1429 Cemetery Rd, Hallettsville, TX, United States

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Hallettsville. Founded 1833 when John Hallett erected a log cabin near Lavaca River. Town was named for his widow, Margaret, who gave the land when town became county seat in 1852. Farming, livestock, poultry processing, and cotton marketing center. State Championship High School Rodeo held annually in June. 1968 #2339

SW corner of S. La Grange St. & US 90A/US 77, Hallettsville, TX, United States

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Hallettsville. Named for Mrs. Margaret Hallett, widow of John Hallett, a member of Austin's colony and a veteran of San Jacinto, who donated the town site. 1936 #2340

313 S. Dowling Street, in Memorial Park, Hallettsville, TX, United States

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Hallettsville Memorial Park. Land originally property of Mrs. Mary Jane Hallett Ballard, who deeded it to trustees of the "Hallettsville Graveyard" in 1870. Area pioneers were buried here until 1898. The monument in center honors county's heroes in battles of the Alamo, Goliad, Gonzales, and San Jacinto. After 1898 the cemetery fell into disuse and weeds overgrew it. In 1952 several civic groups persuaded the city to establish a public park here; a group of leading citizens supervised its development. The city and local garden club have maintained the park and grounds since 1952. 1970 #2341

313 S. Dowling Street, Hallettsville, TX, United States

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Paul Scarborough. Star and Wreath Came to Texas in 1835; served in the Texas Army from October 3 to December 14, 1835. Member Company D, First Regiment Texas Volunteers at San Jacinto, 1836. Erected by the State of Texas, 1962 #3958

?, Hallettsville, TX, United States

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John Wilkins Whitfield. Star and Wreath Brigadier General, C.S.A. Battle of Pea Ridge, commanded "Whitfield's Legion" at Iuka, Brigade commander Vicksburg Campaign, Texas legislator. Erected by the State of Texas 1963 #2822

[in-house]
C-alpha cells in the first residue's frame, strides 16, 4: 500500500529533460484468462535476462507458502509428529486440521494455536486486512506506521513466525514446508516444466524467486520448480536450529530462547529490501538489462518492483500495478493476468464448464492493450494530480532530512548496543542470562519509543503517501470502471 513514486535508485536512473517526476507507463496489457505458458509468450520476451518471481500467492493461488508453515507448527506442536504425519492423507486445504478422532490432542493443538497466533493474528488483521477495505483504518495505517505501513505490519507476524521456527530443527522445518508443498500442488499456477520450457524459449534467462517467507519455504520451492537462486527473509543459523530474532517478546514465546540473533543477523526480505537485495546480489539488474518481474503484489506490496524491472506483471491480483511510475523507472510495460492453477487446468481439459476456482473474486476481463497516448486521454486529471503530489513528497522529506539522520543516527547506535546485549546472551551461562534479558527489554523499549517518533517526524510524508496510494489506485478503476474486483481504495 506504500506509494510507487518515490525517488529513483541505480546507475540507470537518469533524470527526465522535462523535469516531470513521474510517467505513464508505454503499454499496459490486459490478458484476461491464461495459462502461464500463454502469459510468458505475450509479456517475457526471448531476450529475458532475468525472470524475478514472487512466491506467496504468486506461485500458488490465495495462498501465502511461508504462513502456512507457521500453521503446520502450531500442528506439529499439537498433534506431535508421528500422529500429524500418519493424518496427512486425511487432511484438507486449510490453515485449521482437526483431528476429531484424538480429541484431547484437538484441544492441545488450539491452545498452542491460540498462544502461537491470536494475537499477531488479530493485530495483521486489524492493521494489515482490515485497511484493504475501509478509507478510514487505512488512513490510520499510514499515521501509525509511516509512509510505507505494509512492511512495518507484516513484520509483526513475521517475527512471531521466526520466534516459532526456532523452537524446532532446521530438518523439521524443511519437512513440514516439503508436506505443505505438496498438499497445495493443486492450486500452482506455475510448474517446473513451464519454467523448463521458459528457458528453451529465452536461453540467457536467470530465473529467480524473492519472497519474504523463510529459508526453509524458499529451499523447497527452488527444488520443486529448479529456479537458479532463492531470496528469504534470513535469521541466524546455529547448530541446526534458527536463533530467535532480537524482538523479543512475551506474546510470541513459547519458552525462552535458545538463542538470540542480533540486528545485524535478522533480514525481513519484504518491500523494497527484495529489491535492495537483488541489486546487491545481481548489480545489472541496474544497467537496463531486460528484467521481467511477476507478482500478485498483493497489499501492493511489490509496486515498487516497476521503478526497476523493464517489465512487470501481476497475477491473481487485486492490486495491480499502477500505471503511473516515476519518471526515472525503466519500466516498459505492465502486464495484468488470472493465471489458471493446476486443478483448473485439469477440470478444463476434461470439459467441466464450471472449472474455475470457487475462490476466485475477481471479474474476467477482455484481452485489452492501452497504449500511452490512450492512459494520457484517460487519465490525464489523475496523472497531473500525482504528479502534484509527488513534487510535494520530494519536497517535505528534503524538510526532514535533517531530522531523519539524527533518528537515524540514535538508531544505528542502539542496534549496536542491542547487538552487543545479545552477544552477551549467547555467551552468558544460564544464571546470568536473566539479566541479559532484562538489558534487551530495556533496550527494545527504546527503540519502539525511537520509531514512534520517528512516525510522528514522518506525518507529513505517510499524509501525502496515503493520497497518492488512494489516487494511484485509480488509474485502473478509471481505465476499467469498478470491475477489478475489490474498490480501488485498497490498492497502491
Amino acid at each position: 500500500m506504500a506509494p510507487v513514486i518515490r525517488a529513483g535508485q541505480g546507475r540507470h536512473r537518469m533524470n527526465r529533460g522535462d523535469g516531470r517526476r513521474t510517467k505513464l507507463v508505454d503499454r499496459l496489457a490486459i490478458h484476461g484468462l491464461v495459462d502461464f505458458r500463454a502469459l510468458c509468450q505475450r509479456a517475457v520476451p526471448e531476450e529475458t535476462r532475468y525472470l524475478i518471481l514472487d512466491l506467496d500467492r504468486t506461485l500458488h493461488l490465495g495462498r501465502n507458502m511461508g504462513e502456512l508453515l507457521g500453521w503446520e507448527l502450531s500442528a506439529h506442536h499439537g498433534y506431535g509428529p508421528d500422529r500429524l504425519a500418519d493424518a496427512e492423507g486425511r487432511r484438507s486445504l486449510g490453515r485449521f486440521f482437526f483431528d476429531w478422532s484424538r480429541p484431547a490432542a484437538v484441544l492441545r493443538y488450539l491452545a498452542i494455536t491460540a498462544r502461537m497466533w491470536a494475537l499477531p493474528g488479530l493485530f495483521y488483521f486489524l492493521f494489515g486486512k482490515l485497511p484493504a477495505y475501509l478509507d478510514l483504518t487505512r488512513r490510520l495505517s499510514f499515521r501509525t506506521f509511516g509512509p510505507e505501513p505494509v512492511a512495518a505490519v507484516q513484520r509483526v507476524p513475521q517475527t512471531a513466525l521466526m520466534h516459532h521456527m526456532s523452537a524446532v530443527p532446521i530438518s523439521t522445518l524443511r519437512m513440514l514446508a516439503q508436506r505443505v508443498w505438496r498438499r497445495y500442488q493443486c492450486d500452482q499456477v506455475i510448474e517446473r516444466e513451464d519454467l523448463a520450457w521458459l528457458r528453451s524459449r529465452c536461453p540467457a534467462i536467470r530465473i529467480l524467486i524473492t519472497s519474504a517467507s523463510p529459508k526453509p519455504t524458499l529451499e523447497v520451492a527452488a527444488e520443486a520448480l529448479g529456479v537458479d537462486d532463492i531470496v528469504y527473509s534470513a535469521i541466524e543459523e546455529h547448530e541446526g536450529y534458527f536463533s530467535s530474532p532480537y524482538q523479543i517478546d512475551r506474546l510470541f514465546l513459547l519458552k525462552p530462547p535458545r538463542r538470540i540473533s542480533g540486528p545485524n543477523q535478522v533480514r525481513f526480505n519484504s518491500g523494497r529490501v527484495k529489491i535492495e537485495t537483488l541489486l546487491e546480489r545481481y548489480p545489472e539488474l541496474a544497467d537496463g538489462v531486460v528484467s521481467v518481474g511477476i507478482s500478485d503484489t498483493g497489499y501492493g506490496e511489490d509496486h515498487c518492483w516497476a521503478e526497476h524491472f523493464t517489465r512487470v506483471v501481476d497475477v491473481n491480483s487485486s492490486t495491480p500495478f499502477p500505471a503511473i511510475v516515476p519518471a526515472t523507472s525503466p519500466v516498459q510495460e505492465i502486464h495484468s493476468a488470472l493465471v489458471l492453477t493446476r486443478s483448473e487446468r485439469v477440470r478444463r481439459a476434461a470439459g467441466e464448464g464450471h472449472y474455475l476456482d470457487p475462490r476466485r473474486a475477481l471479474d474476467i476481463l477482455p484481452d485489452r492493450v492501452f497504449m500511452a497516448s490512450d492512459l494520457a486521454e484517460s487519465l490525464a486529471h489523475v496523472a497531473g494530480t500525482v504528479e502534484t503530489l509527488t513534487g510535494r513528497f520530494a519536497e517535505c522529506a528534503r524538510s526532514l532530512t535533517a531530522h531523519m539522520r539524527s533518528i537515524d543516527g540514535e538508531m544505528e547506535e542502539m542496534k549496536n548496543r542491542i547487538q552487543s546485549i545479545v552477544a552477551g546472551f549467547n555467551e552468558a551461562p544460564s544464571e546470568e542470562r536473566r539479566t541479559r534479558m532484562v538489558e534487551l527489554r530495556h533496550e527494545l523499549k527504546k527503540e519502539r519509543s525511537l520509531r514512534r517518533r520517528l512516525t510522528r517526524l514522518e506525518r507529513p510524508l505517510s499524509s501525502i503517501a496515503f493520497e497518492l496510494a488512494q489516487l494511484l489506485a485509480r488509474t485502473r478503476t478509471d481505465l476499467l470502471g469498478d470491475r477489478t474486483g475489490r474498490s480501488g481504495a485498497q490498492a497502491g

?, Hallettsville, TX, United States

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Lavaca County Courthouse. Fifth structure to serve as seat of justice for Lavaca, created originally as "La Baca", a judicial county, by Congress of Republic of Texas in 1842. Declared unconstitutional along with other judicial counties, it was created anew by first Legislature of State of Texas on April 6, 1846, and organized on July 13, 1846. Earliest courthouse was of logs, and for an interval after that one burned, court was held under a liveoak tree in old town of Petersburg. This is third courthouse on this site since county seat was moved to Hallettsville, 1852. Richardsonian in style, it is of Mineral Wells brown sandstone and has base and trim of Mills County grey stone. Eugene T. Heiner of Houston, noted for his public buildings, was the architect. Contractors A. T. Lucas and C. H. and J. Stadtler erected the structure in 1897-1899. Led by members of Hallettsville Schuetzen Verein, Silver Cornet Band, fire department, Sons of Hermann, and other orders, county dedicated the building July 4, 1899, with Judge P. H. Green giving the main address. Courthouse square was selected by Texas Society of Architects in 1970 for a restoration study. The courthouse was placed on the National Register of Historic Places in 1971. #3050

?, Hallettsville, TX, United States

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Murchison Lodge No. 80, A.F. & A.M.. Considered oldest organized group in Lavaca County. Under dispensation granted March 29, 1850, Lodge was chartered January 31, 1851, and named for early Texas colonist and Masonic leader John Murchison, Fayette County. First officers: Isaac J. Foster, worshipful master; Silas Bennett, senior warden; Peter McDermott, junior warden. About 1855, Lodge built a 3-story hall, which was also used as a church and a school (called "Masonic College"). Lodge member Friench Simpson served as grand treasurer of the Grand Lodge of Texas in 1900. #3537

?, Hallettsville, TX, United States

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Old Hanging Tree. Gallows used Sept. 12, 1879, at public hanging of "Pocket", an Indian, killer of Englishman Leonard Hyde. Recorded Texas Historic Landmark, 1967 #3740

?, Hallettsville, TX, United States

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Pioneers Settlers Killed by the Indians Comanches and Tonkahues. #4040

?, Hallettsville, TX, United States